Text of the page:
- Excellence in Research Award, Georgia Institute of Technology, 2010
- ScienceDirect Top25 Hottest Articles (see publications)
- Bill Schultz Junior Faculty Teaching Award, Georgia Institute of Technology, 2007
- A. Yavari and A. Goriely, The geometry of discombinations and its applications to semi-inverse problems in anelasticity, Proceedings of the Royal Society A 470, 2014, 20140403.
- R. Mirzaeifar, T. Zhu, K. Gall, A. Yavari, and R. DesRoches. Structural transformations in NiTi shape memory alloy nanowires, Journal of Applied Physics 115, 2014, 194307.
- A. Ozakin and A. Yavari, Affine development of closed curves in Weitzenbock manifolds and the Burgers vector of dislocation mechanics, Mathematics and Mechanics of Solids 19, 2014, pp. 299-307.
- N.D. Afify, H.G. Salem, A. Yavari, and T. El Sayed, Consolidation of nanometer-sized aluminum single crystals: microstructure and defects evolutions, Computational Materials Science 85, 2014, pp. 306-309.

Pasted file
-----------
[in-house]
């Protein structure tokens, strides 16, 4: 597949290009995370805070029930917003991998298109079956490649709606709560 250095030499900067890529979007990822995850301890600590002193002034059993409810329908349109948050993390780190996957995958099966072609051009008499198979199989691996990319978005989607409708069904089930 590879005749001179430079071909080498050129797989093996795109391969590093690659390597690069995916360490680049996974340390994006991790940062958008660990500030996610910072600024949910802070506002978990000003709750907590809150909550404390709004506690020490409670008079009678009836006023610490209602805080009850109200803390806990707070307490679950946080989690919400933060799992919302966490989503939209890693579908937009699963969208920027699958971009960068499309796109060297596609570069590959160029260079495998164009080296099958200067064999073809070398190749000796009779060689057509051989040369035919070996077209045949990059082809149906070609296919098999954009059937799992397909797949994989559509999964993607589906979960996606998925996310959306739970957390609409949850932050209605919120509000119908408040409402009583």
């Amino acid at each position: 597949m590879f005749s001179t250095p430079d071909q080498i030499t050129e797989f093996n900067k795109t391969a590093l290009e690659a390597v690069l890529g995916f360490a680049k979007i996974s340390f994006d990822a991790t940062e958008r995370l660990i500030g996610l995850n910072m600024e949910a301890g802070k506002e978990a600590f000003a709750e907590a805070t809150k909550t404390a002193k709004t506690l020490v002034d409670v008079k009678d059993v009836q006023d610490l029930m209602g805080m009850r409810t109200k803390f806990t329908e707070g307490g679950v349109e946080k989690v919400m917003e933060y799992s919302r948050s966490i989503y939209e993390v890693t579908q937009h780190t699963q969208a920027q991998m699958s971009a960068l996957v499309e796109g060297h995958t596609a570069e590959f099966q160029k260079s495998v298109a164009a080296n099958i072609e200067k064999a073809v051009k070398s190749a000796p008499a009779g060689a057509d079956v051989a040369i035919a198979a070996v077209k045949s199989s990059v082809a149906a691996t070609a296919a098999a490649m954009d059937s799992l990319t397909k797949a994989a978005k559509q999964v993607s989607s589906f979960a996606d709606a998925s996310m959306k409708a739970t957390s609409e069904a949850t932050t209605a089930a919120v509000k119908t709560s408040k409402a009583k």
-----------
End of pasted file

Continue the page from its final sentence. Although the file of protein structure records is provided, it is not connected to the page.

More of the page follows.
- A. Yavari and A. Goriely, Riemann-Cartan geometry of nonlinear disclination mechanics, Mathematics and Mechanics of Solids 18(1), 2013, pp. 91-102.
- A. Yavari and A. Goriely (2014). Non-Metricity and the Nonlinear Mechanics of Distributed Point Defects. In: R. J. Knops, G.-Q. Chen, and M. Grinfeld (Editors), Differential Geometry and Continuum Mechanics, Springer Proceedings in Mathematics & Statistics (PROMS).
- Yavari, A. and M.P. Wnuk (2009). Finite Fracture Mechanics for Fractal Cracks. In: F. M. Borodich (Editor) IUTAM Symposium on Scaling in Solid Mechanics, Springer, pp. 223-231.
- A. Yavari and A. Angoshtari (2013). Atomic Structure of 180^o Ferroelectric Domain Walls in PbTiO_3. In: S. Li and X-L. Gao (Editors), Handbook of Micromechanics and Nanomechanics, Pan Stanford Publishing.
- A. Yavari, Nonlinear Mechanics of Point Defects and Weyl Geometry. 10th World Congress on Computational Mechanics. July 8-13. Sao Paulo, Brazil.